This photo is actually from the start of Buckeyethon, but whatever. You get the point.

This photo is actually from the start of Buckeyethon, but whatever. You get the point.

And then, in the packed Union (see that photo to the right), we learned how much we made. Slowly, the number was revealed on big sheets of cardboard: $767, 227.78. That’s nearly $150,000 m0re than last year’s amount! And I was so happy to have been part of that, even if my donations weren’t as high as some others (one girl raised $15,000 on her own. What is her secret?).

And now that I’ve said all that, I’d like to thank everyone who donated to me to support BuckeyeThon and the kids we helped. I was really a great experience and I was so happy to have so many people supporting me and to be with so many amazing people last night. I hope I can count on you all next year, when I do it again for the last time around. Hopefully I won’t cry too much when it happens.

Oh, lastly I want to show you the morale dance. Looks like someone posted a video of it this morning. Actually it’s the morale dance competition, when the various teams send two representatives to compete in doing the entire morale dance in front of the entire room. I got to represent the blue team, which was quite fun. You don’t see much of me in the video (mostly my arm) but you get to see the first-place and third-place teams do it, and it’s pretty fun to watch. Check it out.

That’s all for now. I’ll post more photos on my Facebook page and Twitter feed tomorrow. Until then, goodnight Followers of Fear.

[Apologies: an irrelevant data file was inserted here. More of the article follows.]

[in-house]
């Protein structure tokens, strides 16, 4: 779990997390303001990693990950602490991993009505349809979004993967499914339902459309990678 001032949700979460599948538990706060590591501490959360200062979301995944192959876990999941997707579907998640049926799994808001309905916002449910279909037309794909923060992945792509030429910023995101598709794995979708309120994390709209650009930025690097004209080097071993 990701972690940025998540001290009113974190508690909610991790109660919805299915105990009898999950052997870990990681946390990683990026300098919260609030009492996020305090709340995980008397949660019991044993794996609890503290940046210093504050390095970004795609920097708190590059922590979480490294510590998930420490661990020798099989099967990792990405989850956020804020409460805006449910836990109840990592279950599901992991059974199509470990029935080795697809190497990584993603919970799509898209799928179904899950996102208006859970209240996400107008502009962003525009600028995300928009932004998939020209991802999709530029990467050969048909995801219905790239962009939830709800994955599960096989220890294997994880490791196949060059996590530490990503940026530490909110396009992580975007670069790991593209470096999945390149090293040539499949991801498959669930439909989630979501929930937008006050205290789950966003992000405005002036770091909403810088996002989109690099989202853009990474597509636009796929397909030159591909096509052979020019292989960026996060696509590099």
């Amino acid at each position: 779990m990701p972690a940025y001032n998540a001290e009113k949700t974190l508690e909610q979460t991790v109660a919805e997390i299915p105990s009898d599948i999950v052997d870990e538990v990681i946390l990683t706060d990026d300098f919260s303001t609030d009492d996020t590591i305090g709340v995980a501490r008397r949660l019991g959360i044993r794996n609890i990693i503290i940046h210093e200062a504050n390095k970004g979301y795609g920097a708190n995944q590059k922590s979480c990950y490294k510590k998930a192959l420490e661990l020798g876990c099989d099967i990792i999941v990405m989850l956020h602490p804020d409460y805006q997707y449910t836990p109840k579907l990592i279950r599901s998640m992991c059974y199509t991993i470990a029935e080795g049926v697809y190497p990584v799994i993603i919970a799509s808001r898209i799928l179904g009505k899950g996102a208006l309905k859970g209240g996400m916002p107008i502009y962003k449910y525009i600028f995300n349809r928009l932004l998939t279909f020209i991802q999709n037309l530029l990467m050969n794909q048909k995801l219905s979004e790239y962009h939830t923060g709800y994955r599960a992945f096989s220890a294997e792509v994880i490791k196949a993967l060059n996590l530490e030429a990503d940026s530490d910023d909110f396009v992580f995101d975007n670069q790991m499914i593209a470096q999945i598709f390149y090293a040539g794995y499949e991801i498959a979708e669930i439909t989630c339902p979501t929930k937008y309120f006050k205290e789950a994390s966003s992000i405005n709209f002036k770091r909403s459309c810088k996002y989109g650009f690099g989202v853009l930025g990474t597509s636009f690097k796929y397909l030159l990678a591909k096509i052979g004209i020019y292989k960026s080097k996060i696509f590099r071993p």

1. dwhirsch says:

    I applaud Ohio State for their efforts to cure childhood cancer. That’s always a great cause, and dancing can be grueling but oh so rewarding.

    However, to address your comment above of BuckeyeThon being the “biggest fundraising dance marathon of its kind in the country,” I invite you to check out the website of the Penn State Dance Marathon (THON) at

    From THON’s website: <>

    Having danced in THON twice so far–once as an undergrad and once as an alum–I congratulate you on your achievement. THON is this weekend (Feb 21-22-23), and I hope you will find time to visit the site’s live webcast for inspiration to you and others for the future.

  2. dwhirsch says:

    Oops. My “From THON’s website” part above did not come through.
    Here is what the website states: “THON has grown to engage more than 15,000 students each year [that] culminates with a 46 hour no-sitting, no-sleeping dance marathon known as THON Weekend. This event is held at Penn State’s Bryce Jordan Center each year in the month of February. In 2013, THON raised a record-breaking $12.37 million and was able to donate 96% of funds raised directly to the Four Diamonds Fund”

    • I’ve been lied to. We were told it was the biggest of its kind in the nation.

      • dwhirsch says:

        Nope, that’s PennState’s honor, but don’t discount what you do. It’s all “For The Kids” (or FTK, as we abbreviate it). I hope you do find some time this weekend to watch–breathless! If you want to see a truly amazing moment, tune in Sunday at 2pm for Family Hour when the families go on stage to tell their stories of success…and loss. Make sure you have a fresh box of tissues handy; I do every time. 🙂

      • I’ll keep it in mind. Thanks.